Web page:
Lower Deschutes River | Deschutes River
Wild & Scenic River | River
Conditions | Whitewater Classifications
River is a river which runs through central Oregon and is a
major tributary to the Columbia River. It provided a major
route to and from the Columbia for Native Americans and later pioneers on the
Oregon Trail. It flows mostly through rugged and arid country and its valley
provides a cultural heart for central Oregon. Today the river is most known for
its outstanding whitewater
In fact, the Deschutes River is known throughout the United
States as a premier river for whitewater
rafting, fishing, canoeing, kayaking, hiking,
and beautiful scenery. Along with this natural allure the river shares a
rich history and importance to Central Oregon. Because of it's pristine ecology,
abundant wildlife and beautiful landscape, it has been officially designated
as a Wild
and Scenic River by the United States Congress.
The Deschutes River features ruggedly beautiful scenery, outstanding
rafting and paddling, and is renowned worldwide for sport fishing
( steelhead, brown trout, and native rainbow trout).
Upper Deschutes River features primarily flatwater boating with
limited whitewater and excellent trout fishing opportunities. The Middle
Deschutes River has excellent
hiking opportunities with spectacular geologic formations and waterfalls, but
boating is limited.
Sage Canyon River Co. operates on the Lower Deschutes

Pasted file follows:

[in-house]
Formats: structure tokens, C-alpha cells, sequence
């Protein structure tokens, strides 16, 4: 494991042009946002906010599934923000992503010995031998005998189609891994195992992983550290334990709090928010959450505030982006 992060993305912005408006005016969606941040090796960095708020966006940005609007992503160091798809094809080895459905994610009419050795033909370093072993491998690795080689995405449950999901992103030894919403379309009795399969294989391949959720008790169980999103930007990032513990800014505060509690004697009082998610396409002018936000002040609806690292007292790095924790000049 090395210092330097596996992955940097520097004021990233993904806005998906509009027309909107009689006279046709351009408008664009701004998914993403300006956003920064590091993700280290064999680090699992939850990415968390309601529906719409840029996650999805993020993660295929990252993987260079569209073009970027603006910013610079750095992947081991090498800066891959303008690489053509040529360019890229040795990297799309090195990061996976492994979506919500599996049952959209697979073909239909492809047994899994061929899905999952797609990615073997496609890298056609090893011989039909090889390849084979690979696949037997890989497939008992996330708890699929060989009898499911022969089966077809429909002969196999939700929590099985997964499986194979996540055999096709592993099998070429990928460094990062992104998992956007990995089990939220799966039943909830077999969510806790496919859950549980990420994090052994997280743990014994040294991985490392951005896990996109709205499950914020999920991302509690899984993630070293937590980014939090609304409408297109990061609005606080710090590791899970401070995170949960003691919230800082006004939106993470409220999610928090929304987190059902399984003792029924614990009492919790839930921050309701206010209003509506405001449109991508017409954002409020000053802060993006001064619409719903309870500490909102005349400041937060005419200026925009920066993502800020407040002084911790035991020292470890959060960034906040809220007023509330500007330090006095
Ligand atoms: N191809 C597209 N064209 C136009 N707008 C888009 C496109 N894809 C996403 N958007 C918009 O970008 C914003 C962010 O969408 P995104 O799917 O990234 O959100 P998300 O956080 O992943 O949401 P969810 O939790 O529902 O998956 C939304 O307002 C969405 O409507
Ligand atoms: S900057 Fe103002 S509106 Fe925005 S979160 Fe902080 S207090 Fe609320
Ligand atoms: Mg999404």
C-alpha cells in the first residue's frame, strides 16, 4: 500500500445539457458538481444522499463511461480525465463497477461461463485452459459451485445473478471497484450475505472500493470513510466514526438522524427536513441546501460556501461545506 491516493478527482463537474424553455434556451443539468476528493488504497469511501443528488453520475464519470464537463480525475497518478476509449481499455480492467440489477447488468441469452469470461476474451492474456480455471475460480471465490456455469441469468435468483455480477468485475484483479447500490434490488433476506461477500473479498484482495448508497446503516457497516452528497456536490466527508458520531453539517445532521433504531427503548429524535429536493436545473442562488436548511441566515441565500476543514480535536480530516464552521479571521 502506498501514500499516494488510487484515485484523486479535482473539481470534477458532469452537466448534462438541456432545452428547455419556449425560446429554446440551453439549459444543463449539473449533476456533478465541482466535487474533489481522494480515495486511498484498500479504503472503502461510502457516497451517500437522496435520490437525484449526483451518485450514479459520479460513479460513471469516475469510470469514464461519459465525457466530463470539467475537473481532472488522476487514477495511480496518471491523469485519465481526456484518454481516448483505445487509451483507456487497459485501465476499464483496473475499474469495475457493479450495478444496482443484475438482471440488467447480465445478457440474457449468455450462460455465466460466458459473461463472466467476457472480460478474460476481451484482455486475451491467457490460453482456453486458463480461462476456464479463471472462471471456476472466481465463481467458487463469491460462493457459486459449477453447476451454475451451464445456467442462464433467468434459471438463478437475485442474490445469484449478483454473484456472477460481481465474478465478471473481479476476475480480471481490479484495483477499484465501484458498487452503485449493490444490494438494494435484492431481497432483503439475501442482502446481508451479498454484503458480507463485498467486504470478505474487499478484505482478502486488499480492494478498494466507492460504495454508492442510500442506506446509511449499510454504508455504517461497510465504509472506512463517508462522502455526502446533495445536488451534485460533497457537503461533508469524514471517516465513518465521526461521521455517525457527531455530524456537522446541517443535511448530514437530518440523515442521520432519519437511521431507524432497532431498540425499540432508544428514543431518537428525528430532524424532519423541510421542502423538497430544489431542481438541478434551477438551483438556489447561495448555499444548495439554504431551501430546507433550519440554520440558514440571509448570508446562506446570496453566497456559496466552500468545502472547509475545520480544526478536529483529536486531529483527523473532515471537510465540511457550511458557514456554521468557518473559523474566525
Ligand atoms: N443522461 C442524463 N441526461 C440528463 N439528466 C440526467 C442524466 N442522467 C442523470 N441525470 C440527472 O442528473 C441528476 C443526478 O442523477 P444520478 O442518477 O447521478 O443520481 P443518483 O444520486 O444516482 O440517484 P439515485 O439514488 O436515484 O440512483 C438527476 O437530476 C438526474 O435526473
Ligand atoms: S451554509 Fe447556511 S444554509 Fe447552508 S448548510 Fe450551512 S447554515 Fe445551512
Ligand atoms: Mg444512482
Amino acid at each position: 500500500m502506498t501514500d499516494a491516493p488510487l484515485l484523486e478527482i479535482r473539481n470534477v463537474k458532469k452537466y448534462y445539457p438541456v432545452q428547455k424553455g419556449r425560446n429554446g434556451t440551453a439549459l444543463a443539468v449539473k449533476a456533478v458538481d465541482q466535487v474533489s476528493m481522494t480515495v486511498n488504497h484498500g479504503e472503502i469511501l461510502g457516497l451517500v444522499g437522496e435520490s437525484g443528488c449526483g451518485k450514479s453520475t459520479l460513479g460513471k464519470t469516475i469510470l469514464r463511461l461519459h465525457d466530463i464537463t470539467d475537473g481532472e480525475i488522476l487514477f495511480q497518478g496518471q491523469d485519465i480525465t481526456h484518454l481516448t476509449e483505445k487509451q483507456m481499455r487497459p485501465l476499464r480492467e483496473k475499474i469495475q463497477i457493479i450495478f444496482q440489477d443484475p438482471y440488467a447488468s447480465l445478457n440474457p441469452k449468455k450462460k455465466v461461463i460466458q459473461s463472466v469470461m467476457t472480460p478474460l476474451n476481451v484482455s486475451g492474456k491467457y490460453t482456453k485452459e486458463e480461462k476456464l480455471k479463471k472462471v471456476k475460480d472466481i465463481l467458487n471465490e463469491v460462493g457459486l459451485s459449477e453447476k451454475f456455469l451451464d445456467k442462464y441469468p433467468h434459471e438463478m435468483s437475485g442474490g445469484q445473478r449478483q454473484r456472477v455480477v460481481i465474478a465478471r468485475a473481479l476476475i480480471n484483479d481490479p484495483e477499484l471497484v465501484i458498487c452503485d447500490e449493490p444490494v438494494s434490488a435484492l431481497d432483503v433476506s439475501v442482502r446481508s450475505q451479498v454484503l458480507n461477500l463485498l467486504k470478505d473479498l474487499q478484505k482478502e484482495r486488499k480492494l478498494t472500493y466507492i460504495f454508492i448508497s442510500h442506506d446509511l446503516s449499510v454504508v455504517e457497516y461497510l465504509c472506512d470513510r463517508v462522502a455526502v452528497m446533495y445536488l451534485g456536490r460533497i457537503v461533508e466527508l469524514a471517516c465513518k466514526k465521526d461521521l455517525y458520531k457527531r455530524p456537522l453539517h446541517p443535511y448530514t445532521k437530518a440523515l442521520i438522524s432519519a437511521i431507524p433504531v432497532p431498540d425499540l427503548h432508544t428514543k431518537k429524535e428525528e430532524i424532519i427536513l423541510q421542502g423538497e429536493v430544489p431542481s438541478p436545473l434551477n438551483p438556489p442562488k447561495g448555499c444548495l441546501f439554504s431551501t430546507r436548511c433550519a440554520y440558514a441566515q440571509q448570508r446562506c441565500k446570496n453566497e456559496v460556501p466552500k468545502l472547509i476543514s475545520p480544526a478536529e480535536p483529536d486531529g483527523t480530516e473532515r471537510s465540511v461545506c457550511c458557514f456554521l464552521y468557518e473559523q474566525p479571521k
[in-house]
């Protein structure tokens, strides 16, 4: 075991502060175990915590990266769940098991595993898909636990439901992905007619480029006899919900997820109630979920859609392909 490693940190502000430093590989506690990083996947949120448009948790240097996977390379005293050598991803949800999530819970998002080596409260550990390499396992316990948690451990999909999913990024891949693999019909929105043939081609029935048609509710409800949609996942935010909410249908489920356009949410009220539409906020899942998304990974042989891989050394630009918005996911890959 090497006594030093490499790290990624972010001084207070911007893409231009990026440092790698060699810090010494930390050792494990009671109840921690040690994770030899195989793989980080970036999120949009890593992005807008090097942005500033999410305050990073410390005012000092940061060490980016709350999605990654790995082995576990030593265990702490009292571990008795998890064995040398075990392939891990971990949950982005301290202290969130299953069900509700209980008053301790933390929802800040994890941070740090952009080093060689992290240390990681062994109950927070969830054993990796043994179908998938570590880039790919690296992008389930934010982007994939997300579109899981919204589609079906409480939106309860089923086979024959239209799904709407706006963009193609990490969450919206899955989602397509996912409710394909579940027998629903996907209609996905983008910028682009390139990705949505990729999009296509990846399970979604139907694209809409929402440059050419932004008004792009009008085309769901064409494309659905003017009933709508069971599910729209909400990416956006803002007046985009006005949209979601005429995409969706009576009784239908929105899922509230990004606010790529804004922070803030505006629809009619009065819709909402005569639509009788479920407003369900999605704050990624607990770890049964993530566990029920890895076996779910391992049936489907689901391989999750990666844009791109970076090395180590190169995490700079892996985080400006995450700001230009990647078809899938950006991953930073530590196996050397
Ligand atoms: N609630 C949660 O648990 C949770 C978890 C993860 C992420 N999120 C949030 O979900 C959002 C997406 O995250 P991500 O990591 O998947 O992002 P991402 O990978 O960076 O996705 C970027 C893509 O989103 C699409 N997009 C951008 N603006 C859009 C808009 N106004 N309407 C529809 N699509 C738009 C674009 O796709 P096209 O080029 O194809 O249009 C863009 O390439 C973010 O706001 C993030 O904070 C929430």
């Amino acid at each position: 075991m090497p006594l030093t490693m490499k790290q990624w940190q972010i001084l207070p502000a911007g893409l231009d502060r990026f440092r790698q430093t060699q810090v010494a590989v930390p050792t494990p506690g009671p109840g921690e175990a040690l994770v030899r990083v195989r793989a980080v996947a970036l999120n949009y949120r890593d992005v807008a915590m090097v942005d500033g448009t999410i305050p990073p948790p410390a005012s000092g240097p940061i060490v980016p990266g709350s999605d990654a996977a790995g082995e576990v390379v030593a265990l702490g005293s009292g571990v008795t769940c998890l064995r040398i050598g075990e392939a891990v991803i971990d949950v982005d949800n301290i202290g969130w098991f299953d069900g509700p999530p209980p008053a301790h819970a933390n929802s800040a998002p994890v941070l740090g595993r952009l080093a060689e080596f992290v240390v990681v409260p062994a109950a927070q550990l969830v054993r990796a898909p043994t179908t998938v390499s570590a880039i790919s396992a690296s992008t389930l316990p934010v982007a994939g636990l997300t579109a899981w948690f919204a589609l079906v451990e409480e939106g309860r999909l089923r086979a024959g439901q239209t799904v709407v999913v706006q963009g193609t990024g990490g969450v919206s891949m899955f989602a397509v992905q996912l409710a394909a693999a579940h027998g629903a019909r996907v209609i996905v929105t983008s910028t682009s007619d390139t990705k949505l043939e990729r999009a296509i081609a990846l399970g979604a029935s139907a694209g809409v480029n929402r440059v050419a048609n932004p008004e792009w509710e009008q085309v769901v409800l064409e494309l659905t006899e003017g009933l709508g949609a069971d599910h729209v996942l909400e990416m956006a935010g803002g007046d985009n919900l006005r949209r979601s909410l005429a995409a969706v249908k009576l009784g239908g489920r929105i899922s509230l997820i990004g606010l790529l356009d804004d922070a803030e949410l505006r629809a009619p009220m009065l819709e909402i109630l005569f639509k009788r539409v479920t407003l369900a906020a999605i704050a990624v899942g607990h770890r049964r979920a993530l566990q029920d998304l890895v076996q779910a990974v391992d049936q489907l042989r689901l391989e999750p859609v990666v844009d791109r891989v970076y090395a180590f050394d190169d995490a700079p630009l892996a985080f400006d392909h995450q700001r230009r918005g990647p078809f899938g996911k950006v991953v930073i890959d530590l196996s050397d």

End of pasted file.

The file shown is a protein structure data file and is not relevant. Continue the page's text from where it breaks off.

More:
which offers the greatest opportunities for whitewater
rafting in Oregon and is one of Oregon's premier
steelhead and trout fishing areas.
|Deschutes River - Designated National Wild & Scenic River
is hereby declared to be the policy of the United States that certain selected
rivers ... possess outstandingly remarkable scenic, recreational, geologic, fish
and wildlife, historic, cultural or other similar values, shall be preserved
in free-flowing condition, and ... shall
be protected for the benefit and enjoyment of present and future generations."
|Deschutes River History
river was originally named Riviere
des Chutes or Riviere
aux Chutes, French for River of the Falls, during the period of fur trading.
Lewis and Clark encountered
the river on October 22, 1805 and referred to it by the Native American name
Towarnehiooks; on their return journey they gave it the new name Clarks River.
During the middle 19th
century, the river was major obstacle for emigrants on the Oregon Trail. The
major crossing point on the river was near its mouth in present-day Deschutes
River State Recreation Area. Many emigrants camped on the bluff on the west side
of the river after making the crossing. The remains of the trail leading up to
the top of the bluff are still visible.